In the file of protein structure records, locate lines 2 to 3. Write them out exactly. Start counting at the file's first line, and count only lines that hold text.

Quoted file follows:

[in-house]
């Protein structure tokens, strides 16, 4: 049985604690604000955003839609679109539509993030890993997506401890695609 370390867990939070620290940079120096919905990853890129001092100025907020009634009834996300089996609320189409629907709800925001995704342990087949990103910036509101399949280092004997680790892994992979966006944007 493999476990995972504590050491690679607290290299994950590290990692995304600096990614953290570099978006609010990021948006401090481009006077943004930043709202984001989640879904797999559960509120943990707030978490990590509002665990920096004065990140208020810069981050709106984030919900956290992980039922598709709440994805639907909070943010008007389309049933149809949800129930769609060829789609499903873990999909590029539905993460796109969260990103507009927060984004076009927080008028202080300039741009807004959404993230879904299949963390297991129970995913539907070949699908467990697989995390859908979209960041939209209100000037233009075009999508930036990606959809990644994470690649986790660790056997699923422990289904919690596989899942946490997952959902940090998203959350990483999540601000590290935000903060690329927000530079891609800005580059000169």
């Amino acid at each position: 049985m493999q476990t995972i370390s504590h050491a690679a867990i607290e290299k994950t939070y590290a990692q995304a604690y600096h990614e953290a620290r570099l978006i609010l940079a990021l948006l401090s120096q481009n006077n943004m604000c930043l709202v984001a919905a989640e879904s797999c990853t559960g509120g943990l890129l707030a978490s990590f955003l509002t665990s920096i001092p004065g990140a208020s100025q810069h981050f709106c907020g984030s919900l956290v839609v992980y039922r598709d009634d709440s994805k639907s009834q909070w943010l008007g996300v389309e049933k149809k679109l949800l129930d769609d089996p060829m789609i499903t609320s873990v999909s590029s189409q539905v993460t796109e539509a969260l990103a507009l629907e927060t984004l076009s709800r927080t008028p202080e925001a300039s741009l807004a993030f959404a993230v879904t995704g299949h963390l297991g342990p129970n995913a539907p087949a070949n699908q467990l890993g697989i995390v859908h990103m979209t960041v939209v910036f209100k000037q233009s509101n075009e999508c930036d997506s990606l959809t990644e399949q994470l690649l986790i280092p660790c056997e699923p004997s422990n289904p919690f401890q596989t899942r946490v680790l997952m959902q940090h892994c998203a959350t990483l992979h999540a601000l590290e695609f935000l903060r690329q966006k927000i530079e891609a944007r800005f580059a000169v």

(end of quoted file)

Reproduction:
């Protein structure tokens, strides 16, 4: 049985604690604000955003839609679109539509993030890993997506401890695609 370390867990939070620290940079120096919905990853890129001092100025907020009634009834996300089996609320189409629907709800925001995704342990087949990103910036509101399949280092004997680790892994992979966006944007 493999476990995972504590050491690679607290290299994950590290990692995304600096990614953290570099978006609010990021948006401090481009006077943004930043709202984001989640879904797999559960509120943990707030978490990590509002665990920096004065990140208020810069981050709106984030919900956290992980039922598709709440994805639907909070943010008007389309049933149809949800129930769609060829789609499903873990999909590029539905993460796109969260990103507009927060984004076009927080008028202080300039741009807004959404993230879904299949963390297991129970995913539907070949699908467990697989995390859908979209960041939209209100000037233009075009999508930036990606959809990644994470690649986790660790056997699923422990289904919690596989899942946490997952959902940090998203959350990483999540601000590290935000903060690329927000530079891609800005580059000169």
């Amino acid at each position: 049985m493999q476990t995972i370390s504590h050491a690679a867990i607290e290299k994950t939070y590290a990692q995304a604690y600096h990614e953290a620290r570099l978006i609010l940079a990021l948006l401090s120096q481009n006077n943004m604000c930043l709202v984001a919905a989640e879904s797999c990853t559960g509120g943990l890129l707030a978490s990590f955003l509002t665990s920096i001092p004065g990140a208020s100025q810069h981050f709106c907020g984030s919900l956290v839609v992980y039922r598709d009634d709440s994805k639907s009834q909070w943010l008007g996300v389309e049933k149809k679109l949800l129930d769609d089996p060829m789609i499903t609320s873990v999909s590029s189409q539905v993460t796109e539509a969260l990103a507009l629907e927060t984004l076009s709800r927080t008028p202080e925001a300039s741009l807004a993030f959404a993230v879904t995704g299949h963390l297991g342990p129970n995913a539907p087949a070949n699908q467990l890993g697989i995390v859908h990103m979209t960041v939209v910036f209100k000037q233009s509101n075009e999508c930036d997506s990606l959809t990644e399949q994470l690649l986790i280092p660790c056997e699923p004997s422990n289904p919690f401890q596989t899942r946490v680790l997952m959902q940090h892994c998203a959350t990483l992979h999540a601000l590290e695609f935000l903060r690329q966006k927000i530079e891609a944007r800005f580059a000169v």